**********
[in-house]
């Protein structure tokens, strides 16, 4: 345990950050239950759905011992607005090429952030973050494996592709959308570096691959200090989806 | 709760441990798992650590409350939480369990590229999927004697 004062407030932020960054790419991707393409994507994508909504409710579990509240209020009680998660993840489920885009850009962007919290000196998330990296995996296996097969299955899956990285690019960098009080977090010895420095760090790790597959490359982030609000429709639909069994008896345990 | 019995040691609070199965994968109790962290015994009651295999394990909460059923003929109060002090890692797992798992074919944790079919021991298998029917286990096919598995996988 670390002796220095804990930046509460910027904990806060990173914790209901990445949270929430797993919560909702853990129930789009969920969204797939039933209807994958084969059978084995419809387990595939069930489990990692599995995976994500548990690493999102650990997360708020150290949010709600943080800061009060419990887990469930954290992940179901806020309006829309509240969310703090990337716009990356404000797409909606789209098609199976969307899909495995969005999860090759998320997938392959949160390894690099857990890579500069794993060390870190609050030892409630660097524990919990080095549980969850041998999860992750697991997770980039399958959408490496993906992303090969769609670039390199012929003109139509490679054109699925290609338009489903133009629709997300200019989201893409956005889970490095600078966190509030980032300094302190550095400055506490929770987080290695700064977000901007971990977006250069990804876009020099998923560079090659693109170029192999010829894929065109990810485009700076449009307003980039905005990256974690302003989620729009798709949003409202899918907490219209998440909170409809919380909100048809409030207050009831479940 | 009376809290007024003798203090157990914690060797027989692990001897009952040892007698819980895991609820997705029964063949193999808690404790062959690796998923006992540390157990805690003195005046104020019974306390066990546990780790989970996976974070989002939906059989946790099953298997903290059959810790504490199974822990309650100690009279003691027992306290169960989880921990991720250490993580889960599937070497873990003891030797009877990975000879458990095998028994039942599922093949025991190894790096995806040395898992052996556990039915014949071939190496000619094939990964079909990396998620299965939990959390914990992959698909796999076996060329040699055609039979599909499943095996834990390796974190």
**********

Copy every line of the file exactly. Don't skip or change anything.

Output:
[in-house]
């Protein structure tokens, strides 16, 4: 345990950050239950759905011992607005090429952030973050494996592709959308570096691959200090989806 | 709760441990798992650590409350939480369990590229999927004697 004062407030932020960054790419991707393409994507994508909504409710579990509240209020009680998660993840489920885009850009962007919290000196998330990296995996296996097969299955899956990285690019960098009080977090010895420095760090790790597959490359982030609000429709639909069994008896345990 | 019995040691609070199965994968109790962290015994009651295999394990909460059923003929109060002090890692797992798992074919944790079919021991298998029917286990096919598995996988 670390002796220095804990930046509460910027904990806060990173914790209901990445949270929430797993919560909702853990129930789009969920969204797939039933209807994958084969059978084995419809387990595939069930489990990692599995995976994500548990690493999102650990997360708020150290949010709600943080800061009060419990887990469930954290992940179901806020309006829309509240969310703090990337716009990356404000797409909606789209098609199976969307899909495995969005999860090759998320997938392959949160390894690099857990890579500069794993060390870190609050030892409630660097524990919990080095549980969850041998999860992750697991997770980039399958959408490496993906992303090969769609670039390199012929003109139509490679054109699925290609338009489903133009629709997300200019989201893409956005889970490095600078966190509030980032300094302190550095400055506490929770987080290695700064977000901007971990977006250069990804876009020099998923560079090659693109170029192999010829894929065109990810485009700076449009307003980039905005990256974690302003989620729009798709949003409202899918907490219209998440909170409809919380909100048809409030207050009831479940 | 009376809290007024003798203090157990914690060797027989692990001897009952040892007698819980895991609820997705029964063949193999808690404790062959690796998923006992540390157990805690003195005046104020019974306390066990546990780790989970996976974070989002939906059989946790099953298997903290059959810790504490199974822990309650100690009279003691027992306290169960989880921990991720250490993580889960599937070497873990003891030797009877990975000879458990095998028994039942599922093949025991190894790096995806040395898992052996556990039915014949071939190496000619094939990964079909990396998620299965939990959390914990992959698909796999076996060329040699055609039979599909499943095996834990390796974190």